The Washington INsider

This insurance group likely to be first to file DOL fiduciary lawsuit

The ACLI is champing at the bit to get legal action started, but it likely wants to know which other groups will be running before it starts its own race

May 10, 2016 @ 5:14 pm

By Mark Schoeff Jr.

Like horses running in the upcoming Preakness, financial industry trade associations may be off to the races on lawsuits against the recently released Labor Department investment advice rule.

While the others prance around, it looks as if the American Council of Life Insurers has entered the gate.

“The ACLI board of directors has approved exploring the details of a legal challenge to the Department of Labor's fiduciary regulation,” ACLI spokesman Jack Dolan said in a statement responding to an InvestmentNews inquiry. “ACLI will make strategic decisions based on further direction given by our member companies.”

This statement reads like the first concrete indication from a financial industry lobbying group that a lawsuit is imminent. It's not likely ACLI staff will return to the board and say, “About that suit – never mind.”

The clock is ticking. The effective date of the regulation is June 7. It's the one to watch, if the point of legal action is to place an injunction against the rule.

Lawsuits could be filed later than June 7, but then they would be trying to stop a regulation that has already survived a congressional challenge and is more securely in place.

That effective date is different from the applicability date of April 2017, when financial advisers must start acting in the best interests of their clients in 401(k), individual retirement accounts and other qualified accounts. The full implementation date is January 2018.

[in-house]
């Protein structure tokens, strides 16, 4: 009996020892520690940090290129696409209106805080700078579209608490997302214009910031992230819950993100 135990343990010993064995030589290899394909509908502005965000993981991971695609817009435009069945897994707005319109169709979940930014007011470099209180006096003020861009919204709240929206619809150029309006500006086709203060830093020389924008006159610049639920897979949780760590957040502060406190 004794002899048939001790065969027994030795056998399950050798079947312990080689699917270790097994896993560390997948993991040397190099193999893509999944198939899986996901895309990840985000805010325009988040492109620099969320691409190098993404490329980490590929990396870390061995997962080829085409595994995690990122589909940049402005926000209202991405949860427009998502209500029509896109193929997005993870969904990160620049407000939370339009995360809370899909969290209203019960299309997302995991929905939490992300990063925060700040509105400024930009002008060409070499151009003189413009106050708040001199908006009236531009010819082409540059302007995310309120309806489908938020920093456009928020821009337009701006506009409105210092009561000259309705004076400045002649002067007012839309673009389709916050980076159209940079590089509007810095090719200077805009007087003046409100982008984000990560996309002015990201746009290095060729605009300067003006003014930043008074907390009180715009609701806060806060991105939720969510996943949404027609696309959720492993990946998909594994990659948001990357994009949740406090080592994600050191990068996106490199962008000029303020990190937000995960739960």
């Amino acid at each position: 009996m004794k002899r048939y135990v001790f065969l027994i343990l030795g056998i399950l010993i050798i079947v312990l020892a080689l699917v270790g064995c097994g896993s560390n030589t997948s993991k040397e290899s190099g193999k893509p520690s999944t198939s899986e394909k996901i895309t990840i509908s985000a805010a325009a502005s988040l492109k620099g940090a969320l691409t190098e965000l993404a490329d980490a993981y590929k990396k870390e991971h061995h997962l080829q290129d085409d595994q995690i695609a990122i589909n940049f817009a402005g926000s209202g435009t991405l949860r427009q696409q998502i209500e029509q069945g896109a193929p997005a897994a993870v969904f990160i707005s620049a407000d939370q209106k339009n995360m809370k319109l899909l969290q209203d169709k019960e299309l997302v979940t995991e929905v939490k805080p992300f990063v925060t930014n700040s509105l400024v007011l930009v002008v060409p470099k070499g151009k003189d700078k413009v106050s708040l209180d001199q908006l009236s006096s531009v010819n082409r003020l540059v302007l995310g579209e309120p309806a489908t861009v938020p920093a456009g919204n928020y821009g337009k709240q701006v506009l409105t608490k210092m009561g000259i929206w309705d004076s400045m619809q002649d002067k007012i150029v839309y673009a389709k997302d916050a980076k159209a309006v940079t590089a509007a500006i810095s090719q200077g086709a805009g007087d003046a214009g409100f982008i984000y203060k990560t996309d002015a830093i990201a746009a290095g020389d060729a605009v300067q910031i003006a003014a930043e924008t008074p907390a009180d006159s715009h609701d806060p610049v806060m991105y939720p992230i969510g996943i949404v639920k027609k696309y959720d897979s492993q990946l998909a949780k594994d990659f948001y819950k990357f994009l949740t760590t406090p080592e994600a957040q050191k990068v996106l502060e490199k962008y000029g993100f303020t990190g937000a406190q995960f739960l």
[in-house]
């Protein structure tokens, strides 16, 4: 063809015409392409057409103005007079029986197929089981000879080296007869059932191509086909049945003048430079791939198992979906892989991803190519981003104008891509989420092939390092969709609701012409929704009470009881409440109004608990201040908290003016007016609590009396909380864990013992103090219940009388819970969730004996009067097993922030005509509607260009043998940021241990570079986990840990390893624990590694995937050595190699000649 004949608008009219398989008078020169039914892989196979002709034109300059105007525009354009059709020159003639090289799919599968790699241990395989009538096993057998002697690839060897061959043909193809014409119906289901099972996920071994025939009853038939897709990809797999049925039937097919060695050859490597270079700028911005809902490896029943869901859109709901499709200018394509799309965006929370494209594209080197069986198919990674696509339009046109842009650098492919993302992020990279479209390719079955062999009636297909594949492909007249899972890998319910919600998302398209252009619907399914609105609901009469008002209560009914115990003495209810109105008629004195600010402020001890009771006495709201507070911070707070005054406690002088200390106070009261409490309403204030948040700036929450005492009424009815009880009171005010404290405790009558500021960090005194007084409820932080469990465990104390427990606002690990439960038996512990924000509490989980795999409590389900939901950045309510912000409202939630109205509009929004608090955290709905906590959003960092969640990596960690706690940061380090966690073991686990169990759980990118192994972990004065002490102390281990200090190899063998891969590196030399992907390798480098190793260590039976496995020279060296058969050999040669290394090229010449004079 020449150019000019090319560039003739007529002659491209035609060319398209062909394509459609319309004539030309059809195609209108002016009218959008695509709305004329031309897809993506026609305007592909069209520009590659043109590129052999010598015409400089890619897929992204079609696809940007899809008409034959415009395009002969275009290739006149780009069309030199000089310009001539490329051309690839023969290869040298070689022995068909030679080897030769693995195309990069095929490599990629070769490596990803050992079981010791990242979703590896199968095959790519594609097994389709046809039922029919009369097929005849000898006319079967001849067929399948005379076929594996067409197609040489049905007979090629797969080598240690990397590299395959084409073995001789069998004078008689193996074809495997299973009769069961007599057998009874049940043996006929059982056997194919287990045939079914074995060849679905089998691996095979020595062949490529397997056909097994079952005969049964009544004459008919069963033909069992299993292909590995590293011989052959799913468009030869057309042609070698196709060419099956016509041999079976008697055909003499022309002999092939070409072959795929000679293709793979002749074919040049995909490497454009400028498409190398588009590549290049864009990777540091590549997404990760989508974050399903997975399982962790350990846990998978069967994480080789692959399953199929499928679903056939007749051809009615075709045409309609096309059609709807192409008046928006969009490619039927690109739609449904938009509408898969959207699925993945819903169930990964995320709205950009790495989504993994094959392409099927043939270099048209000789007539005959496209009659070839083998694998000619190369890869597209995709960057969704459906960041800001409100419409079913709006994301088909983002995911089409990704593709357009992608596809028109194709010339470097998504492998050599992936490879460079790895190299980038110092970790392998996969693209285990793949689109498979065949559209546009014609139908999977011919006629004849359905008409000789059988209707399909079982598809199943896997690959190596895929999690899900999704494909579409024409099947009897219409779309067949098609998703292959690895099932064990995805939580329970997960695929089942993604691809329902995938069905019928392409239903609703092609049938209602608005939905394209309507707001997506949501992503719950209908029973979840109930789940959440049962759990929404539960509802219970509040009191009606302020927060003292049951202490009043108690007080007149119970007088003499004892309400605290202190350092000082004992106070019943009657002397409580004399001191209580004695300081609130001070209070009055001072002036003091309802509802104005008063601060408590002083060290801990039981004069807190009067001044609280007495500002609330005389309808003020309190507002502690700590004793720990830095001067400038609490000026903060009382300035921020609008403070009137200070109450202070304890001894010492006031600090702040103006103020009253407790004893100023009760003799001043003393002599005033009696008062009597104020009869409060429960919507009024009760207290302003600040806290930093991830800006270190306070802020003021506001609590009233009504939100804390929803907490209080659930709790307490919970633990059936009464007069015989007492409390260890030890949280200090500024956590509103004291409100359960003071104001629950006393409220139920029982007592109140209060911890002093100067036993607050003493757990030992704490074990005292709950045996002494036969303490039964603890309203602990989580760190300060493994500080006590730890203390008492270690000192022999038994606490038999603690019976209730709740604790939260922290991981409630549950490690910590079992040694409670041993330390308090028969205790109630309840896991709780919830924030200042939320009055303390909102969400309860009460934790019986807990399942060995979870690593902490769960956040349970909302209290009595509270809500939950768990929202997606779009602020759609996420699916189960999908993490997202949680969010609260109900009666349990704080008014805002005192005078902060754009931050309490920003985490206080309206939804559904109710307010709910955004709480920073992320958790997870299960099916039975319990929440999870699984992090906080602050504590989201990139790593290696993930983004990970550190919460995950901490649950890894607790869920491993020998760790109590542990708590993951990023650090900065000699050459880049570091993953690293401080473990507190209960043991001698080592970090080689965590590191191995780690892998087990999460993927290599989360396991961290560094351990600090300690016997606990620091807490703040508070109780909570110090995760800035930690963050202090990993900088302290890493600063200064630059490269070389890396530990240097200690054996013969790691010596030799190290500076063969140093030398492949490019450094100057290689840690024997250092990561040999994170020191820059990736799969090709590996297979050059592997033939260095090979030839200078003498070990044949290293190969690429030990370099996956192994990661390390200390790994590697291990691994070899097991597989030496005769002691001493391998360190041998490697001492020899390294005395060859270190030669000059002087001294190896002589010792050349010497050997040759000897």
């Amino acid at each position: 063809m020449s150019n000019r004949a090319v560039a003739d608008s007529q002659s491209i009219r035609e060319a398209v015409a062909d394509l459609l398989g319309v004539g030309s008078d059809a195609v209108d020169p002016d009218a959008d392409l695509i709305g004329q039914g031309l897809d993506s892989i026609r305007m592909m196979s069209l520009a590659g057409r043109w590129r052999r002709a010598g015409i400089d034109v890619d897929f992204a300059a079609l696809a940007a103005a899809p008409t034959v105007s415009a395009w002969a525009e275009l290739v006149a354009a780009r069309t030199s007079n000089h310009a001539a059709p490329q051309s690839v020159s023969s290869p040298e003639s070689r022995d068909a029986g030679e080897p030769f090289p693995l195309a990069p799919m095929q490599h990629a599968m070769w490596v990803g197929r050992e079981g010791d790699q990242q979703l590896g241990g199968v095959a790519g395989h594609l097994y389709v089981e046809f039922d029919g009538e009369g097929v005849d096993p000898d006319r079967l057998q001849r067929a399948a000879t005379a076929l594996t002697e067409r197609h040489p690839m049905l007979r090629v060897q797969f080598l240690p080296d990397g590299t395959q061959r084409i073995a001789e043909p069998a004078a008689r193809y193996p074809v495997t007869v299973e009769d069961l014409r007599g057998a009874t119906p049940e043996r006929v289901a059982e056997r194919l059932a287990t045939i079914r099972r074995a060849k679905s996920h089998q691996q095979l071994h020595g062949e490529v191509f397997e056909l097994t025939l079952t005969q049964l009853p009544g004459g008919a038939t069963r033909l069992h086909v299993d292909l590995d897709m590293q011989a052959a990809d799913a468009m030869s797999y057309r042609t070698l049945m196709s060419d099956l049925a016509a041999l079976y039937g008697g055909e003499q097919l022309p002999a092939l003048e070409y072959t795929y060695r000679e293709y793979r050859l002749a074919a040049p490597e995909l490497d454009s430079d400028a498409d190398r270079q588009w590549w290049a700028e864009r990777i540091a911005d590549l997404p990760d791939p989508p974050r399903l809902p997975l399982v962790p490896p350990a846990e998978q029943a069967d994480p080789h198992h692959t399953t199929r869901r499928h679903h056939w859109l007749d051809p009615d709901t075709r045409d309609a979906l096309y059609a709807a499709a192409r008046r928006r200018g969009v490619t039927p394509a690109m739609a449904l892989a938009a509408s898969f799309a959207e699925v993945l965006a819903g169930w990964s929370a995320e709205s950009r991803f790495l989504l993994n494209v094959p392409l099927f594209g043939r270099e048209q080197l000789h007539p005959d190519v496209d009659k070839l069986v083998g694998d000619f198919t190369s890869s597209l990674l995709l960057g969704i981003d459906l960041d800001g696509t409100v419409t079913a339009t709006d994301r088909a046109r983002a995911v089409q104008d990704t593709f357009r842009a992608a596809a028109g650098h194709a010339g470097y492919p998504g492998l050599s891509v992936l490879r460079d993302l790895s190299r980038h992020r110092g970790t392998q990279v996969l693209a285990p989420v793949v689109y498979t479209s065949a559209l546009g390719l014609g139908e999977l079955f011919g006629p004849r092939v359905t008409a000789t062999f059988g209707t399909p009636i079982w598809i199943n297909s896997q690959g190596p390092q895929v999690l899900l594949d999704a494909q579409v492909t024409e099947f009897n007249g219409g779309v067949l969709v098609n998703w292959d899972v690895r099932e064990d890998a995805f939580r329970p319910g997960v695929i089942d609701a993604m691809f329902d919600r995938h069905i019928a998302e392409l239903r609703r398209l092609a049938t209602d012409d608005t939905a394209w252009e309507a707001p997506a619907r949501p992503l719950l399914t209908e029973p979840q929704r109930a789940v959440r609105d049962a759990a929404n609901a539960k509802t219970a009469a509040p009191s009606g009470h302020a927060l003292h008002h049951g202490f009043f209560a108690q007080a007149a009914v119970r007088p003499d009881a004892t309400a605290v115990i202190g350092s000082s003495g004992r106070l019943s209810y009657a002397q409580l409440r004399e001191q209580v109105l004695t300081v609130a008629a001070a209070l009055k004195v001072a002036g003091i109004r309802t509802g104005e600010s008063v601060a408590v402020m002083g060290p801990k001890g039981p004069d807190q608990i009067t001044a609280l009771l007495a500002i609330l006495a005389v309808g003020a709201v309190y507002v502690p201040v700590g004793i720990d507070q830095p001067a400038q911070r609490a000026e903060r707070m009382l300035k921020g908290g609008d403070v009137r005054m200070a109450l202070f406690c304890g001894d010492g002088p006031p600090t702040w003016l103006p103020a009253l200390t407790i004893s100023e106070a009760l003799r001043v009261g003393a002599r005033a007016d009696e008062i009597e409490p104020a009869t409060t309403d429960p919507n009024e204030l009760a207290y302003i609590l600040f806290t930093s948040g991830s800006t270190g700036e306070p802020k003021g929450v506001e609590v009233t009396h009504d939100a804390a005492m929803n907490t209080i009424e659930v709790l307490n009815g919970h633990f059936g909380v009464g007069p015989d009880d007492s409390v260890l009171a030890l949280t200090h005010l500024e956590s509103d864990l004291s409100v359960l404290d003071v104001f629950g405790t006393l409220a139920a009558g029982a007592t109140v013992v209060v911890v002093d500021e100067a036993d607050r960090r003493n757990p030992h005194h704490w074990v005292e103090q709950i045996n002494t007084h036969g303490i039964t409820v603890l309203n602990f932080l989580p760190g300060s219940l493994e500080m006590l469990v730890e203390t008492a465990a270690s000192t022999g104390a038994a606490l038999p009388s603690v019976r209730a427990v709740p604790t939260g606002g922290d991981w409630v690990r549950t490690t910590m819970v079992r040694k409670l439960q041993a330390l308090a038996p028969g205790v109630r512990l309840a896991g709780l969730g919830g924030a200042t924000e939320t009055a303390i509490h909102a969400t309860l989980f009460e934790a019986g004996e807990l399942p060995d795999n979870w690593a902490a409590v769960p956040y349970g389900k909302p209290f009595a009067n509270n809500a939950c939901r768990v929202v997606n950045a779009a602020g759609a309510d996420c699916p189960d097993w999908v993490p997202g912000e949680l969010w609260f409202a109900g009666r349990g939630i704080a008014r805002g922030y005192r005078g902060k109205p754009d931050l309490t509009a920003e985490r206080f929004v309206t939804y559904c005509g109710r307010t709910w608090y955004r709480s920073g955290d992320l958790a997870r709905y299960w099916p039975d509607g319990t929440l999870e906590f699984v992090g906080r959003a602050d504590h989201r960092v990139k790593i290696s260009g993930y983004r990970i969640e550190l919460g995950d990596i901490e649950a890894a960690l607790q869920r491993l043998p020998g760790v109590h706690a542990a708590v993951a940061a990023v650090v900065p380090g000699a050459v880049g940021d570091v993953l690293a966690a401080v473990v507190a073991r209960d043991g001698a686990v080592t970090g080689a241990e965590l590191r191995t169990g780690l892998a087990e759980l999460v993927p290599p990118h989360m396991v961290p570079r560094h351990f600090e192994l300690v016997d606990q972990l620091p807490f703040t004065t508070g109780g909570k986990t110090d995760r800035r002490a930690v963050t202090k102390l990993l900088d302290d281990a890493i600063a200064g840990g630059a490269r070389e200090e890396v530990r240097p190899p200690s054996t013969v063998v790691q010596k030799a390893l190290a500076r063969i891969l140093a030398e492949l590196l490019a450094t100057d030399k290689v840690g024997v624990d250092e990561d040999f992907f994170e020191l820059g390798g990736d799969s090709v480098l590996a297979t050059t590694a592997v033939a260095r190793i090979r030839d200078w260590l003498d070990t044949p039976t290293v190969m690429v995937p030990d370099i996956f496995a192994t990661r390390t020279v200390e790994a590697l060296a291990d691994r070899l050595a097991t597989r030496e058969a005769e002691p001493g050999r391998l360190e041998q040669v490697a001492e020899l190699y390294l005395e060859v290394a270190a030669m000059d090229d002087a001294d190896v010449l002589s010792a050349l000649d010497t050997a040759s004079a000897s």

(More: DOL official: Agency will consider changes to fiduciary rule if problems arise)

The ACLI is champing at the bit to get legal action started, but it likely wants to know which other groups will be running before it starts its own race to beat the rule.

Insurance groups have raised concerns about the regulation's impact on variable and fixed indexed annuities. Both would fall under the so-called best interest contract exemption, a legally binding agreement that allows advisers to charge commissions as long as they act in the client's best interests.

Opponents assert that the rule is complex and costly and would make giving and receiving advice significantly more expensive. Proponents say the rule is necessary to prevent brokers from selling high-fee investment products that erode retirement savings.

Labor Secretary Thomas Perez has expressed confidence that the rule will survive lawsuits.

We should soon be on the way to knowing whether he's right.

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